Hathorn v. Shipley
NOTICE AND ORDER TO SHOW CAUSE ENTERED: Plaintiff is granted until June 30, 2017, in which to show good cause, in writing, to the Honorable Sam A. Crow, United States District Judge, why Plaintiff's Complaint 1 should not be dismissed. Plain tiff is also granted until July 14, 2017, in which to file a complete and proper Amended Complaint to cure all the deficiencies. Signed by Magistrate Judge David J. Waxse on 06/08/17. Mailed to pro se party James A. Hathorn by regular mail. (smnd)
IN THE UNITED STATES DISTRICT COURT
FOR THE DISTRICT OF KANSAS
JAMES A. HATHORN,
CASE NO. 17-3018-SAC-DJW
NOTICE AND ORDER TO SHOW CAUSE
Plaintiff James A. Hathorn is hereby required to show good cause, in writing, to the
Honorable Sam A. Crow, United States District Judge, why this action should not be dismissed
due to the deficiencies in Plaintiff’s Complaint that are discussed herein.
I. Nature of the Matter before the Court
Plaintiff brings this pro se civil rights action pursuant to 42 U.S.C. § 1983. The Court
granted Plaintiff leave to proceed in forma pauperis. Plaintiff is currently detained in the
Douglas County Jail in Lawrence, Kansas. Plaintiff filed a Complaint (Doc. 1), alleging the
following. On December 23, 2015, Defendant Meagan Shipley, a law enforcement officer with
the Lawrence Police Department, struck Plaintiff’s car as he drove Eastbound on K-10 from
Eudora to Johnson County. Plaintiff claims that he was “blinded by bright head lights on the rear
of [him] when suddenly [he] was struck by the same vehicle with the headlights on by a pitmanuevered fashion.” (Doc. 1, at 2.) Plaintiff alleges that the impact of the hit turned his car
onto the median travelling in the opposite Westbound direction, causing a semi-truck to collide
with the passenger side of Plaintiff’s vehicle and causing Plaintiff to suffer severe injuries.
II. Statutory Screening of Prisoner Complaints
The Court is required to screen complaints brought by prisoners seeking relief against a
governmental entity or an officer or an employee of a governmental entity. 28 U.S.C.
§ 1915A(a). The Court must dismiss a complaint or portion thereof if a plaintiff has raised
claims that are legally frivolous or malicious, that fail to state a claim upon which relief may be
granted, or that seek monetary relief from a defendant who is immune from such relief. 28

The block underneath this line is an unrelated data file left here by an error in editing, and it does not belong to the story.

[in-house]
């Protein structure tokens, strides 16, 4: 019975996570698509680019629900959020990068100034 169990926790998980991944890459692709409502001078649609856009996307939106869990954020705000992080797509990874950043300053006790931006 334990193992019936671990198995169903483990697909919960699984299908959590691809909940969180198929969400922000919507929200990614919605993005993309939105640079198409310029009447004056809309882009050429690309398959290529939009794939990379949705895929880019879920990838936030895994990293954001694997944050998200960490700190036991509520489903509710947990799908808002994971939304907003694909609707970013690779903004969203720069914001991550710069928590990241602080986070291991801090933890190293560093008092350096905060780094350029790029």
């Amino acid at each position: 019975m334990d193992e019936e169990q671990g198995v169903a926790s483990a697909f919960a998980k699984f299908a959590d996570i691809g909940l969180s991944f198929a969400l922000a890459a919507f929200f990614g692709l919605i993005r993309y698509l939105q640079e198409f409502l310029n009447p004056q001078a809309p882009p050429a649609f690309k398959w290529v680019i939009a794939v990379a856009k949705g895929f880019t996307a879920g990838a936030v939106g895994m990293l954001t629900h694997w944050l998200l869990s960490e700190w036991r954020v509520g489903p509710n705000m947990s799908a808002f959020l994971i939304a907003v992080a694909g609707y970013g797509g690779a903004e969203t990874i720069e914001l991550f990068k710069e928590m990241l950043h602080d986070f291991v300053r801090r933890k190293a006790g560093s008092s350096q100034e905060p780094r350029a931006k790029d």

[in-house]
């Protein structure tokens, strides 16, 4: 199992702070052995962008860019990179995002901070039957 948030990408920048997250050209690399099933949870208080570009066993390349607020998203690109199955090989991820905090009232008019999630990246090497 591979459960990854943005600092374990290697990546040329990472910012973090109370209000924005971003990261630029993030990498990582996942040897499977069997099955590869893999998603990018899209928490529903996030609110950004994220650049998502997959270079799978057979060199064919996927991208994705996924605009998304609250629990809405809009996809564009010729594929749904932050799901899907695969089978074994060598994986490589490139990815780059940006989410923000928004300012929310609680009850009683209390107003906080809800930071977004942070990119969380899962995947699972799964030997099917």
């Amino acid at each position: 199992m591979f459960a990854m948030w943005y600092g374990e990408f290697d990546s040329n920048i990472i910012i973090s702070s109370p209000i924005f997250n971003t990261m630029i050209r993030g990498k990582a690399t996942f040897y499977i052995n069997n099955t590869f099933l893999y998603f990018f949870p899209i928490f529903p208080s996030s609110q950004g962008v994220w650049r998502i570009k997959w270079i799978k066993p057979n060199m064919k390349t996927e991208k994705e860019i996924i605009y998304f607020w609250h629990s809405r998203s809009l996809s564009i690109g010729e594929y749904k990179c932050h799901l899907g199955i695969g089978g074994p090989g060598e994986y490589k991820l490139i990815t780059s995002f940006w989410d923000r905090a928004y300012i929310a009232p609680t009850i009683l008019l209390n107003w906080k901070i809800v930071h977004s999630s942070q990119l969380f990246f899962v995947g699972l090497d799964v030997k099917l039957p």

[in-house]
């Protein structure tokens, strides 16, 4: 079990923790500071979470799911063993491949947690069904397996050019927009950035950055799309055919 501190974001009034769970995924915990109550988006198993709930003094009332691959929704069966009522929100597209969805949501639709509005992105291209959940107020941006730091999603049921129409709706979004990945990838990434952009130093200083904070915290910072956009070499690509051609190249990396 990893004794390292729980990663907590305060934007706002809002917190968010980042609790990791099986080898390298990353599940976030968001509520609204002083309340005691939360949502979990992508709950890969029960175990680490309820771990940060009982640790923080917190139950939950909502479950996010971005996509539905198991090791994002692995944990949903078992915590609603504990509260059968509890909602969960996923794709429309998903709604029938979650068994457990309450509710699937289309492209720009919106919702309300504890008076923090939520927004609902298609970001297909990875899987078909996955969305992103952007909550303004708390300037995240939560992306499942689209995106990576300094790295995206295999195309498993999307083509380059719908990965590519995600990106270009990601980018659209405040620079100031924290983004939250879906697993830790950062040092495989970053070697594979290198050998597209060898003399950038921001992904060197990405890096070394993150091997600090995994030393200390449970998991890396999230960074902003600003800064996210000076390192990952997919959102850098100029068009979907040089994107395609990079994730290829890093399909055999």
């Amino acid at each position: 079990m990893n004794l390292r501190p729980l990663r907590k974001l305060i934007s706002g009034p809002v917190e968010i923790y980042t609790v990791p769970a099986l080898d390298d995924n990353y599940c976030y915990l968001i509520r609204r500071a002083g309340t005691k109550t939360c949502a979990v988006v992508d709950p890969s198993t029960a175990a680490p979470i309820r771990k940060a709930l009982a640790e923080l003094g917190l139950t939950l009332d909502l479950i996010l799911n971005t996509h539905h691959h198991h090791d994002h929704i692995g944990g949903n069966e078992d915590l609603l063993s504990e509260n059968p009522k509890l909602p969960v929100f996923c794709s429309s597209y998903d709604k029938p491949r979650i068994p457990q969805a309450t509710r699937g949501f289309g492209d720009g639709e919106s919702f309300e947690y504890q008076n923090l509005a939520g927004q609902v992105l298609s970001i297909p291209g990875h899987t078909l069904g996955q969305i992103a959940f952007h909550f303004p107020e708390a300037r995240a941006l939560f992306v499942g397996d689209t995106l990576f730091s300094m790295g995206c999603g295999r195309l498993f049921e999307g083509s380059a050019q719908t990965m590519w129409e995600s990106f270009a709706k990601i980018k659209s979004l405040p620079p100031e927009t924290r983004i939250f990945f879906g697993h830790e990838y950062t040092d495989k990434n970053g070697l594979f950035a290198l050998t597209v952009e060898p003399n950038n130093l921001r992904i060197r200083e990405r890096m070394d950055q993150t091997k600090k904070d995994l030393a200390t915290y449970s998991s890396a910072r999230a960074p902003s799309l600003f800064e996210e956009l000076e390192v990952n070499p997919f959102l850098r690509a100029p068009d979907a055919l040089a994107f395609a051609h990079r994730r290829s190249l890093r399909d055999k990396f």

U.S.C. § 1915A(b)(1)–(2).
“To state a claim under § 1983, a plaintiff must allege the violation of a right secured by
the Constitution and laws of the United States, and must show that the alleged deprivation was
committed by a person acting under color of state law.” West v. Atkins, 487 U.S. 42, 48 (1988)
(citations omitted); Northington v. Jackson, 973 F.2d 1518, 1523 (10th Cir. 1992). A court
liberally construes a pro se complaint and applies “less stringent standards than formal pleadings
drafted by lawyers.” Erickson v. Pardus, 551 U.S. 89, 94 (2007). In addition, the court accepts
all well-pleaded allegations in the complaint as true. Anderson v. Blake, 469 F.3d 910, 913 (10th
Cir. 2006). On the other hand, “when the allegations in a complaint, however true, could not
raise a claim of entitlement to relief,” dismissal is appropriate. Bell Atlantic Corp. v. Twombly,
550 U.S. 544, 558 (2007).
A pro se litigant’s “conclusory allegations without supporting factual averments are
insufficient to state a claim upon which relief can be based.” Hall v. Bellmon, 935 F.2d 1106,
1110 (10th Cir. 1991). “[A] plaintiff’s obligation to provide the ‘grounds’ of his ‘entitlement to
relief’ requires “more than labels and conclusions, and a formulaic recitation of the elements of a
cause of action.” Twombly, 550 U.S. at 555 (citations omitted). The complaint’s “factual
allegations must be enough to raise a right to relief above the speculative level” and “to state a
claim to relief that is plausible on its face.” Id. at 555, 570.
The Tenth Circuit Court of Appeals has explained “that, to state a claim in federal court,
a complaint must explain what each defendant did to [the pro se plaintiff]; when the defendant
did it; how the defendant’s action harmed [the plaintiff]; and, what specific legal right the
plaintiff believes the defendant violated.” Nasious v. Two Unknown B.I.C.E. Agents, 492 F.3d
1158, 1163 (10th Cir. 2007). The court “will not supply additional factual allegations to round
out a plaintiff’s complaint or construct a legal theory on a plaintiff’s behalf.” Whitney v. New
Mexico, 113 F.3d 1170, 1173-74 (10th Cir. 1997) (citation omitted).
The Tenth Circuit has pointed out that the Supreme Court’s decisions in Twombly and
Erickson gave rise to a new standard of review for § 1915(e)(2)(B)(ii) dismissals. See Kay v.
Bemis, 500 F.3d 1214, 1218 (10th Cir. 2007) (citations omitted); see also Smith v. United States,
561 F.3d 1090, 1098 (10th Cir. 2009). As a result, courts “look to the specific allegations in the
complaint to determine whether they plausibly support a legal claim for relief.” Kay, 500 F.3d at